Central Air is non-existant though we do have 2 small window units. So we open the windows and the bars are security. They scare the crap out of me, actually. If I was claustrophobic I would be in trouble.
2 things:
1. how would I get out if I could not find the keys to my 3 outside access doors (each with a separate key!)?
2. my eyes want a break from the bars. I can literally feel my eyeballs wishing that they could see out to the beautiful view of the wadi without the bars breaking up the view.
Light switches look like this and are always on the outside of whatever room you want to turn lights on in.

This is my bedroom window and the almond tree that I love.

This is our street level entry gate. I took this picture looking down from my front door to the street.

Additionally we have a gate that slides open for our car.
Most houses have this kind of entry: on the street one pushes an intercom button on and it buzzes inside the house at this spy-phone. Someone answers and presses a button to let you in.
Here is ours.
Those 8 switches? 4 turn lights on in the living room and the others probably do something but we don’t know what.
This is our small backyard. The swings are hanging on the grape arbor. Grape arbors are also absolutely ubiquitous.

Here is a pic of the heaters we use in Sufyan’s room.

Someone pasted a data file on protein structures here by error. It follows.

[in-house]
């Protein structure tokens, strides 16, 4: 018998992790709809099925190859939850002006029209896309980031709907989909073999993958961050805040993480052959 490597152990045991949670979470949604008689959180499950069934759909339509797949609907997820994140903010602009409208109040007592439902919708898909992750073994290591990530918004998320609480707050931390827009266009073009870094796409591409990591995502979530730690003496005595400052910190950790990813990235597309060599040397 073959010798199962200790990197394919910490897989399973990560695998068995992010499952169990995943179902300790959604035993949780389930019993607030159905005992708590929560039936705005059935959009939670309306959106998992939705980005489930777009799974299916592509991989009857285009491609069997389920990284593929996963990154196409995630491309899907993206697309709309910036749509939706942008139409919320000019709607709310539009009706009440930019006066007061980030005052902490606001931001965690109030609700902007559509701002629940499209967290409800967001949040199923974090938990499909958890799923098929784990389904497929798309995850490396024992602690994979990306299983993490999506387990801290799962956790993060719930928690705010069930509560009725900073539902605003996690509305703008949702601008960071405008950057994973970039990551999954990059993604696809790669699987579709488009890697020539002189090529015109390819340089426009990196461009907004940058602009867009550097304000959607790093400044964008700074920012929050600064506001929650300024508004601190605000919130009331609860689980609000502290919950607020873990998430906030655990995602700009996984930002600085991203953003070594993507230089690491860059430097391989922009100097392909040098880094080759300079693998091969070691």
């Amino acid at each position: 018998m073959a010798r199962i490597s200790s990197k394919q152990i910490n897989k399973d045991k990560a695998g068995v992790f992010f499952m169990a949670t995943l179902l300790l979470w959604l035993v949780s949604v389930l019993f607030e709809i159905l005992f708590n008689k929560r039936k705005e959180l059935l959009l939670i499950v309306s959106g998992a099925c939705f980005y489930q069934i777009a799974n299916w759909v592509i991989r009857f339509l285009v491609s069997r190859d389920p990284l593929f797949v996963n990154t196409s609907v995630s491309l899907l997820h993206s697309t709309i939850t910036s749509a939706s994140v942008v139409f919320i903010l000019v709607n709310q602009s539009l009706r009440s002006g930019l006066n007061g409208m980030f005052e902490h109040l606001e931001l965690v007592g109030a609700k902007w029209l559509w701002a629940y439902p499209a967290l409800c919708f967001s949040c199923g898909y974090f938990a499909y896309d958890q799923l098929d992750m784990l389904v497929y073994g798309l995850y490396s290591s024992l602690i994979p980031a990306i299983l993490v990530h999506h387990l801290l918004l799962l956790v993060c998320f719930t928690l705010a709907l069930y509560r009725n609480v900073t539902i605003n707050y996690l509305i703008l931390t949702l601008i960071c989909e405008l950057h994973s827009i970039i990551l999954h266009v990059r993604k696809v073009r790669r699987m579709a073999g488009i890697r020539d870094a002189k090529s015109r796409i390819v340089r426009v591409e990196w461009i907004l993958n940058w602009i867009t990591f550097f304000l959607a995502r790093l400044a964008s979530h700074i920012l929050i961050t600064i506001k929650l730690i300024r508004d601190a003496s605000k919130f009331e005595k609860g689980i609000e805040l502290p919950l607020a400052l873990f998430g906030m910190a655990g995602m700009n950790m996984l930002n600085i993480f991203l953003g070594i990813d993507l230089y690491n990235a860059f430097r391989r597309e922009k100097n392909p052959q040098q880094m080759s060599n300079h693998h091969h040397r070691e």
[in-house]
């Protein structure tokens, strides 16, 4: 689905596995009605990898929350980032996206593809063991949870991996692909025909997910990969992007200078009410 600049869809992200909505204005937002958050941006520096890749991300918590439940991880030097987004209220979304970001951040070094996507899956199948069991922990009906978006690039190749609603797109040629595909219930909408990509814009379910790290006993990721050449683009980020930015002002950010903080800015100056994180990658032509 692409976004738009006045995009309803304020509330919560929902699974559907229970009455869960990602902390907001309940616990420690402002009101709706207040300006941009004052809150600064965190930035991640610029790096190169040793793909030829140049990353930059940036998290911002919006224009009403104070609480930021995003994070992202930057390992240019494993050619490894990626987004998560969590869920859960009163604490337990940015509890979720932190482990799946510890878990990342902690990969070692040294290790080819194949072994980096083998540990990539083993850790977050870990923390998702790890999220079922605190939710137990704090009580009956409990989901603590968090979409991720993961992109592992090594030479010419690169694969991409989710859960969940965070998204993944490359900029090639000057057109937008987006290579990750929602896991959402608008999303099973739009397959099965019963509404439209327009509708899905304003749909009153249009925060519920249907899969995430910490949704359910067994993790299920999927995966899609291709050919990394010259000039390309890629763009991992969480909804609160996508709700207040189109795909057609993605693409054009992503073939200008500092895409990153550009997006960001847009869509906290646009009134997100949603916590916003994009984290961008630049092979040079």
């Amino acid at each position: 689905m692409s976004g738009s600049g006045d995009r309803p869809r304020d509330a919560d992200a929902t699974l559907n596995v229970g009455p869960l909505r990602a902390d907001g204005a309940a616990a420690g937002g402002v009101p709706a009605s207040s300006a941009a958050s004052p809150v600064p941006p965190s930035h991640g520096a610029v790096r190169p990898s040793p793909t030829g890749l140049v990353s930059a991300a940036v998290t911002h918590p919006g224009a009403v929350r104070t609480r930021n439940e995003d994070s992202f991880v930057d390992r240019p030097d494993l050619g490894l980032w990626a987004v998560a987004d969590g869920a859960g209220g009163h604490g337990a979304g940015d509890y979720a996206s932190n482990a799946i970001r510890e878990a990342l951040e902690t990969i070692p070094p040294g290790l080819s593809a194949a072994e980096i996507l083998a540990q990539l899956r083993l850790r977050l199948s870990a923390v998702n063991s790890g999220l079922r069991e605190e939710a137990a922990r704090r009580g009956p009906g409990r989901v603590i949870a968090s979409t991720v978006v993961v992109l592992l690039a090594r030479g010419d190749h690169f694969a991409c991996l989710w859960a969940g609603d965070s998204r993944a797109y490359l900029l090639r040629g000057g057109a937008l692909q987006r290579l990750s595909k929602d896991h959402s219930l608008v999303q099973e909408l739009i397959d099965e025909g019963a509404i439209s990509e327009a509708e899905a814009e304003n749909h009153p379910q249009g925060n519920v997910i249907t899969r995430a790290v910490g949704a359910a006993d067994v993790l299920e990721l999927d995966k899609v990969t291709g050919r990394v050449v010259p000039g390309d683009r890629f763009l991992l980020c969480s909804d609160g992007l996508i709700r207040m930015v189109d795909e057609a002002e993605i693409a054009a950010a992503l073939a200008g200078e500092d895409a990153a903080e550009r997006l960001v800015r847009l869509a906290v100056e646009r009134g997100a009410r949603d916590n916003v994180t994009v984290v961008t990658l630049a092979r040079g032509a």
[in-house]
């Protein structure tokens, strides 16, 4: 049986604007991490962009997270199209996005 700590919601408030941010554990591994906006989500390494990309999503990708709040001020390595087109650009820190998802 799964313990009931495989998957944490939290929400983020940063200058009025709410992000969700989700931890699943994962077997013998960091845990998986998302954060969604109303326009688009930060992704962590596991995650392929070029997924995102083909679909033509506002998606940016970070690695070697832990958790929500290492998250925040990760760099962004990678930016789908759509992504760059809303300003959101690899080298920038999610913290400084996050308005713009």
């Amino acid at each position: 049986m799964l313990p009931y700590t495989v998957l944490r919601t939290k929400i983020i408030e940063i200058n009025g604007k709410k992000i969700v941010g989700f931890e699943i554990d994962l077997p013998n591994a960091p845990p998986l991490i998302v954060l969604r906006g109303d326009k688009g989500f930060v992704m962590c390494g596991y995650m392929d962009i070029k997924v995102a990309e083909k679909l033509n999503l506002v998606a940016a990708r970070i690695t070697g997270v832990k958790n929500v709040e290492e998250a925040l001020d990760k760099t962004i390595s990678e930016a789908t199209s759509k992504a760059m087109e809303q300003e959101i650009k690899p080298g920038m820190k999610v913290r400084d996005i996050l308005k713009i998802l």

Here is a pic of the intercom phone that rings when someone pushes the buzzer from the back of the building. Oh, just above Waldo’s head.
It took me a while to understand that there are actually 3 annoyingly loud and intrusive buzzers that ring in my house with 3 different possible places a person could be standing and waiting for my response. I dislike the sound of the buzzers immensely. They are like game show buzzers that mean you are about to get catapulted off the stage for being AAAAAANG! WRONG AGAIN! I would like to disconnect them. But this is the system and disconnecting it would mean disconnecting a possible link to the outside world. People literally cannot get to our front door to knock, for example, unless I answer the buzzer.
I want to include this view of the very pretty stairs across the street. We live at the bottom of a big hill and I like the way hills are part of Ramallah life.

4 thoughts on “Our house is a very very very fine house

  1. Very interesting. Now I have a much better feel for your life there, thank you. I can see how the window bars, thought quite lovely, probably do get on your nerves after awhile. Your rooms look very nice indeed, even the red couch. I like the kitchen and all the light that comes in all the rooms. How nice to have your own entry and garden area. From your descriptions it seems you have one of the nicer places in Ramallah.

  2. Oh, this makes me want to write a post for you with photos of our four mysterious light switches, the hall way with three light switches for the one light (the hall is about a yard and a half long), and about the fact that apartments here don't come with kitchens either though they typically have toilets. However, I suspect I'll never get around to that post so I'll just have to show you on Skype.

  3. Thanks for the house tour! So cute to see Sufyan in every photo- it makes the rooms look much cozier with him in them! 🙂 I think you've done a good job making the place a little more "Ravyn-like" with the play tent filled with pillows in the living room and the carpets covering the marble floors. I hope you eventually get accustomed to the bars on the windows- I can see that being really hard to live with after being in such an open and airy house in Austin.